Exclusively handling complex divorce and family law matters for individuals throughout Birmingham

Answers to your questions about alimony

On Behalf of | Apr 9, 2020 | Alimony |

Are you wondering how you will pay the bills once your marriage is over? You might consider filing a request for alimony. Also known as spousal support or maintenance, it is often a source of conflict during divorce proceedings. However, it can be crucial to ensuring that you continue with your current lifestyle. 

Courts award alimony to ensure each party in a divorce will be able to pay for ordinary living expenses after the marriage has ended. Alabama’s spousal support laws have changed recently, so you may have questions. 

Can I get an alimony award? 

A judge may award alimony if you meet certain conditions after the division of marital assets. You must show that you were financially dependent upon your spouse during the marriage. Additionally, the courts must deem that your spouse is able to pay the ordered support. 

How much will it be? 

Amounts vary. Courts take many factors into consideration when making alimony decisions, including how long your marriage lasted and what led to the divorce. Your earning potential, and that of your spouse, can also influence the decision. Courts may consider your education, contributions to the household and employment history.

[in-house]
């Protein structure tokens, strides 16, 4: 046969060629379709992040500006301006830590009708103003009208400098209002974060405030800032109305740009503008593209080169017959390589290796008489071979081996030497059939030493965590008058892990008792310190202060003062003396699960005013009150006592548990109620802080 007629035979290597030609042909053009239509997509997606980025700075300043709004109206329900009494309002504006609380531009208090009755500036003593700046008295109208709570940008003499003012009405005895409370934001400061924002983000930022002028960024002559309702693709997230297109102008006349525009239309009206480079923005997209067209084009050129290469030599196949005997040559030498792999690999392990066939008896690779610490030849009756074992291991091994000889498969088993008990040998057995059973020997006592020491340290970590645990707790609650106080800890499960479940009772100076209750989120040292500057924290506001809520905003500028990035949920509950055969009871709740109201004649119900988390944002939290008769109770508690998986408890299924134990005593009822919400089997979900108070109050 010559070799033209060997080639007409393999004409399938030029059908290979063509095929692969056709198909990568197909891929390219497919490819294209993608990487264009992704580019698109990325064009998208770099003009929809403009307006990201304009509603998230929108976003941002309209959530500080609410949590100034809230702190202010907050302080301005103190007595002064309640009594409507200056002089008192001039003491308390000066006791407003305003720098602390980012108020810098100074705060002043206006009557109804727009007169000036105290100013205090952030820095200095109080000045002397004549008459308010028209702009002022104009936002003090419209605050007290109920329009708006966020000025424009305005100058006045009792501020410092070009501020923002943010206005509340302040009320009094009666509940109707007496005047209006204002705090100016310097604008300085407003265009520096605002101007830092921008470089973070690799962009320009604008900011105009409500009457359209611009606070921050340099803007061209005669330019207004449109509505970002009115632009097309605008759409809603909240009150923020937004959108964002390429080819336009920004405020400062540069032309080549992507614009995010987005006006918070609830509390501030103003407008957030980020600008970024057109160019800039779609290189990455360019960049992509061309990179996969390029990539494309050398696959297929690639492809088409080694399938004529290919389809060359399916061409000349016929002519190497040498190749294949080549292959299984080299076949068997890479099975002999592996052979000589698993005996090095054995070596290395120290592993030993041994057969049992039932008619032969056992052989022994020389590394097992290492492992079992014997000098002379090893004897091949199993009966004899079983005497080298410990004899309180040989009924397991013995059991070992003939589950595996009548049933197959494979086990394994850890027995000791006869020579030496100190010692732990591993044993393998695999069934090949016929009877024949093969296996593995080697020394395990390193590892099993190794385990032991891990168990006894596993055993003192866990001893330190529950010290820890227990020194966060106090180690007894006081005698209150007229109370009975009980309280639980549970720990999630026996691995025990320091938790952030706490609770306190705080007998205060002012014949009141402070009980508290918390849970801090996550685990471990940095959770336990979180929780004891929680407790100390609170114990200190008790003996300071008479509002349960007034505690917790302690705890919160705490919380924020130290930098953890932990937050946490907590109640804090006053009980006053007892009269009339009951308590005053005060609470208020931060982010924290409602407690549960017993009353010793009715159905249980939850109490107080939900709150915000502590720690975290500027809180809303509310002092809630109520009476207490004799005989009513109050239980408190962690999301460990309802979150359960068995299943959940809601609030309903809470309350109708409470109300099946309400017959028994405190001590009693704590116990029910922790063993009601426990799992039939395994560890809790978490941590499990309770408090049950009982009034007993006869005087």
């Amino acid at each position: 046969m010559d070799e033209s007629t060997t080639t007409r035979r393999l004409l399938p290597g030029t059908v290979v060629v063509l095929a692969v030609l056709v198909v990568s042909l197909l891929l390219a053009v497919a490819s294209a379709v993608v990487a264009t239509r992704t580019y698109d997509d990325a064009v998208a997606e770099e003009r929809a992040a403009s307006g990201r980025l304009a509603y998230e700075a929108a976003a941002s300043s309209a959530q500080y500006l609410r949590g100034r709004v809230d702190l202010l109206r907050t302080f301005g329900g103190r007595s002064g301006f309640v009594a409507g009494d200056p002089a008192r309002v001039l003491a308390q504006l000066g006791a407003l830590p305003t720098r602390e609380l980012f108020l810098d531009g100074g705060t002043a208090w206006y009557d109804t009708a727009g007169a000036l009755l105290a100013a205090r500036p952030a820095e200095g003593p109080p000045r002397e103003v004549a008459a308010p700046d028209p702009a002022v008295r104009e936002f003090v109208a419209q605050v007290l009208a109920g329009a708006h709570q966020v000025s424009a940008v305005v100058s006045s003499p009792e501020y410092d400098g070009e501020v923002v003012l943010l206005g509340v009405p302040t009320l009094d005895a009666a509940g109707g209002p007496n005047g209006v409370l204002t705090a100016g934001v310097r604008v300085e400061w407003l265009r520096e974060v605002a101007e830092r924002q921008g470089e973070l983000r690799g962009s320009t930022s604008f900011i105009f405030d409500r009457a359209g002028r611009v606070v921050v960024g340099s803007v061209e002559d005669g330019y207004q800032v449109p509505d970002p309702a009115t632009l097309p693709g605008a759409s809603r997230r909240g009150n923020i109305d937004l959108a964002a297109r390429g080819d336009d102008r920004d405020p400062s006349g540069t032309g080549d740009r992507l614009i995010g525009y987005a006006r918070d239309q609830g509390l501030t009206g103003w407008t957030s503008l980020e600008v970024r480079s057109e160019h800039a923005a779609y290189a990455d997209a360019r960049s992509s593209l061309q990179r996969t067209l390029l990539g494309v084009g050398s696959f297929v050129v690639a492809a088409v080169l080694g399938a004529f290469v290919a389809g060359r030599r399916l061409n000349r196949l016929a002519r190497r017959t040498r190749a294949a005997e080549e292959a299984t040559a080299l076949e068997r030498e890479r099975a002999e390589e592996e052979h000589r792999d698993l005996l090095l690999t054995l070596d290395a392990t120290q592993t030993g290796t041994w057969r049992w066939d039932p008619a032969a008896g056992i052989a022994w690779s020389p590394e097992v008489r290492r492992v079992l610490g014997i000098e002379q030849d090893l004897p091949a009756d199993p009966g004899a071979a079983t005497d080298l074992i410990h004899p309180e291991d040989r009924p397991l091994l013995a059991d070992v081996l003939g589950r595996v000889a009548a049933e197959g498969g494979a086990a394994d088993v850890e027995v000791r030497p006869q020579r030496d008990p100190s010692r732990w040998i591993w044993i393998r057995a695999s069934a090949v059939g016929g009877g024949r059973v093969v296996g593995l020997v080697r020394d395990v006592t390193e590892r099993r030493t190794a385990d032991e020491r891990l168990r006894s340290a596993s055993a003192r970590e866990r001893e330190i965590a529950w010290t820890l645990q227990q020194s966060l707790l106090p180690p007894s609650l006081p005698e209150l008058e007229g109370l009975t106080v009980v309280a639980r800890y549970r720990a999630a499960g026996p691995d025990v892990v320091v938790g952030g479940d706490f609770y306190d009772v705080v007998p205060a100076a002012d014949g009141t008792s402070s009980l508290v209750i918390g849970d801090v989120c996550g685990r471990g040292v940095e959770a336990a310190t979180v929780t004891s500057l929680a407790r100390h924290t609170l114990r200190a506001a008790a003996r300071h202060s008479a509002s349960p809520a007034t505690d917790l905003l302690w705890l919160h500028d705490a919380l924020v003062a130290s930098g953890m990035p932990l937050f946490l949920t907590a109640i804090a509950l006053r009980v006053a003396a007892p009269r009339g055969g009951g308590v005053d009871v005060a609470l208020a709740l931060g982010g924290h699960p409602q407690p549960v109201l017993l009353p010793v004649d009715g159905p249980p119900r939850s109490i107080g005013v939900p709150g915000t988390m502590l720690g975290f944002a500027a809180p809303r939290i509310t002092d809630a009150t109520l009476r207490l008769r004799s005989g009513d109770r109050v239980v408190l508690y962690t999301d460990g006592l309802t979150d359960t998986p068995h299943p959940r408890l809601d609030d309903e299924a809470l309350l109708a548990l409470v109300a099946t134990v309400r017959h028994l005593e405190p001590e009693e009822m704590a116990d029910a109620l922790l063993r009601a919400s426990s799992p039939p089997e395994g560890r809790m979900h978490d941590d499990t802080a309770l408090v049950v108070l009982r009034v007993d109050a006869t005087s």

What types of alimony exist? 

Sometimes, courts order alimony in one lump sum payment. More often, a judge will order a party to make monthly payments to the other party. The award may be temporary, to support you during the divorce proceedings. 

Periodic alimony extends beyond the divorce, often one to five years. A judge may award it if you need financial help while you become self-supporting. This is common if you stayed home to raise children while your spouse remained in the workforce. A judge may disregard the five-year guideline; alimony can last up to the length of the marriage. 

More extreme circumstances may call for permanent spousal support. If your marriage lasted longer than 20 years, and age or disability prevents you from starting a career that will lead to self-sufficiency, you may qualify for permanent support. Despite the courts calling it permanent, your alimony will likely end if you remarry.